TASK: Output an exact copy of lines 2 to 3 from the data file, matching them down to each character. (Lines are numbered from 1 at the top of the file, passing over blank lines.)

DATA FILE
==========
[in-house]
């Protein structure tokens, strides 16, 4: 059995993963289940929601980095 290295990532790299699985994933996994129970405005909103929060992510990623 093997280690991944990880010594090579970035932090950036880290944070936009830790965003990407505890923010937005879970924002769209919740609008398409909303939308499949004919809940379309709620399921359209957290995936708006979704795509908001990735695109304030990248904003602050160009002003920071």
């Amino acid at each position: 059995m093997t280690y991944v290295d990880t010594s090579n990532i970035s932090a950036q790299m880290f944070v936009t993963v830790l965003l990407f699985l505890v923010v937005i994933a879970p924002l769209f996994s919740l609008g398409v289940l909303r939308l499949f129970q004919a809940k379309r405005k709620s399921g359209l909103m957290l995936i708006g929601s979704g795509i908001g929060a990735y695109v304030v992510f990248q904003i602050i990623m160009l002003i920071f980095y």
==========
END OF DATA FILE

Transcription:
């Protein structure tokens, strides 16, 4: 059995993963289940929601980095 290295990532790299699985994933996994129970405005909103929060992510990623 093997280690991944990880010594090579970035932090950036880290944070936009830790965003990407505890923010937005879970924002769209919740609008398409909303939308499949004919809940379309709620399921359209957290995936708006979704795509908001990735695109304030990248904003602050160009002003920071």
């Amino acid at each position: 059995m093997t280690y991944v290295d990880t010594s090579n990532i970035s932090a950036q790299m880290f944070v936009t993963v830790l965003l990407f699985l505890v923010v937005i994933a879970p924002l769209f996994s919740l609008g398409v289940l909303r939308l499949f129970q004919a809940k379309r405005k709620s399921g359209l909103m957290l995936i708006g929601s979704g795509i908001g929060a990735y695109v304030v992510f990248q904003i602050i990623m160009l002003i920071f980095y």